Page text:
Aberdeen celebrates this Thursday the 40th anniversary of their victory in the European Cup Winners’ Cup over Real Madrid.
The club and council are honoring the players, who will be awarded the Freedom of the City of Aberdeen at a ceremony on Friday.
Here, the PA news agency remembers the ‘Gothenburg Greats’: the 12 players who took to the pitch under Sir Alex Ferguson at the Ullevi Stadium to beat Madrid 2-1 after extra time in 1983.
jim leighton – Followed Ferguson to Old Trafford in 1988 before ending his Pittodrie career in 2000 after spells at Dundee and Hibernian. Scotland’s most capped goalkeeper with 91 caps, he had two spells as Aberdeen’s goalkeeping coach before leaving football in 2015 to work in the oil and gas sector.
Doug Rougvie – The imposing full-back moved to Chelsea in 1984 and spent three years at Stamford Bridge. Rougvie, who won his only cap for Scotland against Northern Ireland in 1983, went on to play for Brighton, Fulham, Shrewsbury, Dunfermline and Montrose and managed the latter as well as Huntly and Cove Rangers. Rougvie’s departure from Cove in 1998 spelled the end of his football career and he became an engineer. Now retired, he divides his time between Scotland and Spain.
Alex MacLeish – The centre-back spent almost every game of his playing career with Aberdeen, with whom he won 12 major trophies. He joined Motherwell in 1994 as player-manager and went on to take charge of Hibernian, Rangers, Scotland twice, Birmingham, Aston Villa, Nottingham Forest, Genk and Egyptian team Zamalek. His last managerial role ended with Scotland in 2019. He won eight major trophies, including the League Cup with Birmingham and two promotions as manager. The 64-year-old appears as a television pundit.
willie miller – The employer had a long association with Aberdeen, managing them from 1992-95. Miller then joined Pittodrie’s board and had a spell as director of football and has been a pundit on BBC Radio Scotland for a number of years.
John McMaster – The midfielder, who played left-back for Gothenburg, spent 15 years at Pittodrie before leaving in 1987 to play for hometown club Morton in the final year of his career. McMaster became assistant manager at the Greenock club and then scouted the likes of Middlesbrough and Swansea. He worked in market research and now gives corporate leadership talks.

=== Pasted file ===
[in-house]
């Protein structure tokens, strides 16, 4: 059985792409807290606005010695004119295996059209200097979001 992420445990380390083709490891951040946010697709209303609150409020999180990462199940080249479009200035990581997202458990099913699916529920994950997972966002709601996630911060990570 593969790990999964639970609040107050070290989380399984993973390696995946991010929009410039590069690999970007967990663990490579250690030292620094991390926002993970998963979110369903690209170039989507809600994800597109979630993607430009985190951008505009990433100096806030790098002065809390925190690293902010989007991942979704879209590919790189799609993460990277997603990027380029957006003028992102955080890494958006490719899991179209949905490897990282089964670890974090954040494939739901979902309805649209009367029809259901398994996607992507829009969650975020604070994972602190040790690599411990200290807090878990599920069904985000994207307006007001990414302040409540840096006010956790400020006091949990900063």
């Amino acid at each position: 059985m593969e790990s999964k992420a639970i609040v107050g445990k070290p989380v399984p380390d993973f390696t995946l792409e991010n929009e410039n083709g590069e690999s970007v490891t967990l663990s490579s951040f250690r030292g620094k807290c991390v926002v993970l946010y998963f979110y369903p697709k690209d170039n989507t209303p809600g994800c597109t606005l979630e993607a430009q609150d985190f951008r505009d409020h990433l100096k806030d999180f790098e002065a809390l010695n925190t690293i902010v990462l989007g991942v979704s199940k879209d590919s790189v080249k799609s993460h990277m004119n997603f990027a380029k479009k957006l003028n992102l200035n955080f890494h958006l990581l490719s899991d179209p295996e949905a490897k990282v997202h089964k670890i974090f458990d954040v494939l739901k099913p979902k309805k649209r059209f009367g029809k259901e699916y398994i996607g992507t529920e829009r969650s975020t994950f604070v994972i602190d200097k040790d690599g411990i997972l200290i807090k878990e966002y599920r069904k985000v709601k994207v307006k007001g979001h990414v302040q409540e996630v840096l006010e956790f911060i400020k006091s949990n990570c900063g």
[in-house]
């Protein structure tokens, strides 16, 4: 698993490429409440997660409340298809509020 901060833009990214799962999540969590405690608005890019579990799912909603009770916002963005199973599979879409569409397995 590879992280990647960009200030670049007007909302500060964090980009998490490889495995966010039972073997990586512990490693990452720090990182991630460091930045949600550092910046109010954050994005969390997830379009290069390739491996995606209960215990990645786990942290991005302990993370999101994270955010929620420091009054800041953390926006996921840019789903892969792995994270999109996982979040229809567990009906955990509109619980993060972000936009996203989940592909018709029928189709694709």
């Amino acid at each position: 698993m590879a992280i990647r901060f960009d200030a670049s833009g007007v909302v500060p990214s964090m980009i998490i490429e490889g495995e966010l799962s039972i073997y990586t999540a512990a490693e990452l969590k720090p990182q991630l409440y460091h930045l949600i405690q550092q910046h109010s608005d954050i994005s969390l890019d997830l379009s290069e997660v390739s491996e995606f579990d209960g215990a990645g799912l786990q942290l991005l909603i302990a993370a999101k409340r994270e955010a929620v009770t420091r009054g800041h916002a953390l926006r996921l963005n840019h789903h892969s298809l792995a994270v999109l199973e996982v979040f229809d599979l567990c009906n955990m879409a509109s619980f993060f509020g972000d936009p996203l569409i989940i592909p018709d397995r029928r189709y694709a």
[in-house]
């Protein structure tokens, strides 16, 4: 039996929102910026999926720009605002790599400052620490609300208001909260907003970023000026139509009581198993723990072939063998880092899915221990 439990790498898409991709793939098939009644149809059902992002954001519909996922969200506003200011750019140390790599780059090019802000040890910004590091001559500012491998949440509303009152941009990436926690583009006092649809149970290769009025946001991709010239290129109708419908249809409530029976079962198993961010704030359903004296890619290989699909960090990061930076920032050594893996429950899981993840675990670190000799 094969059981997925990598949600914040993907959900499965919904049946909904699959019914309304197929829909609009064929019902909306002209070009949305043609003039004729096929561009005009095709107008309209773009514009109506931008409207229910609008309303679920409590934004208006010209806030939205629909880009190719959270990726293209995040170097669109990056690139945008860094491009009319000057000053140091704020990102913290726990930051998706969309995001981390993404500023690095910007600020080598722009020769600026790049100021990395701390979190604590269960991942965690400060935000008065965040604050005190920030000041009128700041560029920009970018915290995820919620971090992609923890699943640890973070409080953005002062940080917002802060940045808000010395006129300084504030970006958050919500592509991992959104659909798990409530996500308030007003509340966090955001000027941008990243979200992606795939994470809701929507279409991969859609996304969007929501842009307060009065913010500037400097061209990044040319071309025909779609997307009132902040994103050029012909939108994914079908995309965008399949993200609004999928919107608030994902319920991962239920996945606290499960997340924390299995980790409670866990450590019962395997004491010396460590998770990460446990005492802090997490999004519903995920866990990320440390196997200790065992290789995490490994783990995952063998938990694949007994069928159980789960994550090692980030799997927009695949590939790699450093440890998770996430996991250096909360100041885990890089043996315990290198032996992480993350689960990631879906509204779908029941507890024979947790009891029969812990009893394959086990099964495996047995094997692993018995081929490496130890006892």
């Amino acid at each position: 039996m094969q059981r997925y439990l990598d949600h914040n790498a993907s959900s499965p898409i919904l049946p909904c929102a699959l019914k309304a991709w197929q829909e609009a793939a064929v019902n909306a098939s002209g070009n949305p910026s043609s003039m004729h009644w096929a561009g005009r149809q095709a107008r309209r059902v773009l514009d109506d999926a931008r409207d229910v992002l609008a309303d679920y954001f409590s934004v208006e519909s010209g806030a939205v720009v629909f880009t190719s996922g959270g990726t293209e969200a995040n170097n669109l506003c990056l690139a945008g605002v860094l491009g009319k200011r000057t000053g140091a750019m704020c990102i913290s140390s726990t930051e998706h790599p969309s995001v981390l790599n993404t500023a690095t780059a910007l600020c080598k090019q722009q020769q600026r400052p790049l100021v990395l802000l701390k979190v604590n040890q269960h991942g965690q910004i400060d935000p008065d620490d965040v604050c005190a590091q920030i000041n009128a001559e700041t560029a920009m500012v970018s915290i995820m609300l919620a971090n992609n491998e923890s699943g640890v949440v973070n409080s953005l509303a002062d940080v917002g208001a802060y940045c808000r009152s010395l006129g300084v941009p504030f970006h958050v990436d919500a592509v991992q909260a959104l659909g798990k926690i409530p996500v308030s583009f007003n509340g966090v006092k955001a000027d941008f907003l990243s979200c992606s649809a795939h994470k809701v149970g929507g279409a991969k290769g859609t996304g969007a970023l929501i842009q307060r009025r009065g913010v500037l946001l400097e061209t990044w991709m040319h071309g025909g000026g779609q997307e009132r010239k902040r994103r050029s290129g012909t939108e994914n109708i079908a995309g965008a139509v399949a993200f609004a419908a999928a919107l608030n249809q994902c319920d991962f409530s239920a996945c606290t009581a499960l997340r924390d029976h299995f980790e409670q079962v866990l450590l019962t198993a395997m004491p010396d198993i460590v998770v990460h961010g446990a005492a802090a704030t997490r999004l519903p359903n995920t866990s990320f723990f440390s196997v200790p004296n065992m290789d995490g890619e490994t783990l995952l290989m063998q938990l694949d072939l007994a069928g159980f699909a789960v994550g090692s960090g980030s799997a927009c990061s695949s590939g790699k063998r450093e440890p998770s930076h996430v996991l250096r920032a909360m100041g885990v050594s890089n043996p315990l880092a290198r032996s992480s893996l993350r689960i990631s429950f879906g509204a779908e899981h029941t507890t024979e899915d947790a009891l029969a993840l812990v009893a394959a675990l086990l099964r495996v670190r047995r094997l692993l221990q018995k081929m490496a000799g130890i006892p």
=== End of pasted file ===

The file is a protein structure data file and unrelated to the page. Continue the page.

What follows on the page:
gordon strachan – He went to Manchester United in 1984 where he would later meet Ferguson again. He was the football writers’ player of the year in both Scotland and England and won the league with Leeds before ending his playing days and beginning his managerial career at Coventry. He led Southampton to the FA Cup final before a successful spell with Celtic and then managed Middlesbrough and Scotland. He now technical director at Dundee.
Neale Cooper – The only one from the team not yet here for the 40th anniversary celebrations, Cooper died aged 54 in 2018 after a fall in a tower block in Aberdeen. Just 19 when he won the European trophy, Cooper made his debut in 1979 and went on to play for the likes of Aston Villa and Rangers before a second spell at Pittodrie. He was a popular manager in Ross County and Hartlepool. He later took up a corporate position with Aberdeen club sponsors, Saltire Energy.
neil simpson – A key player for the Dons until a series of injuries hampered his progress. He left the Dons in 1990 and had spells at Newcastle and Motherwell but couldn’t get his form back. The midfielder took over as manager after retirement, returning to Aberdeen with the youth team in 2001, where he remains to this day as rail coach.
peter landfill – Ferguson returned to former club St Mirren to sign the talented winger, who later played for Leicester and then club Paisley before ending his career at Ayr. Weir became a coach, spending 10 years in charge of Aberdeen’s youth academy center in Glasgow.
mcgee brand – Another one who returned to Pittodrie, as a coach in 2009, but the stage was not among his happiest moments in management. McGhee left the Dons for Hamburg in 1984 and also played for Newcastle, Celtic and Reading, where he got off to a great start to his coaching career. He’s also taken charge of teams including Wolves, Leicester, Brighton and Motherwell, and was Strachan’s assistant with Scotland, before ending his career with Dundee last year.
Eric Black – The striker opened the scoring in the final and played for Metz in France before a back injury forced him to retire at the age of 27. He was assistant manager to John Barnes at Celtic and was in charge of Coventry. and Motherwell, the latter ending when the club went into administration. He returned to coaching under Steve Bruce with his clubs including Birmingham, Sunderland, Rotherham and Aston Villa. Black turned his back on football after leaving Southampton in 2017 and now, 59, sells furniture with his son in Leamington Spa.
John Hewitt – The attacker had already been dubbed a ‘super substitute’ for his goals off the bench during Aberdeen’s run to Gothenburg and lived up to his nickname by heading in an extra-time winner after coming on for Black. Hewitt left for Celtic in 1989 and spent several years with St Mirren before a brief managerial spell as Dundalk’s player/manager and Rougvie’s assistant at Cove. The 60-year-old now works in the oil and gas sector in Aberdeen and recovered from a heart attack earlier this year.
Unused substitutes included goalkeeper Bryan Gunn, injured full-back Stuart Kennedy, and midfielders Andy Watson and Ian Angus.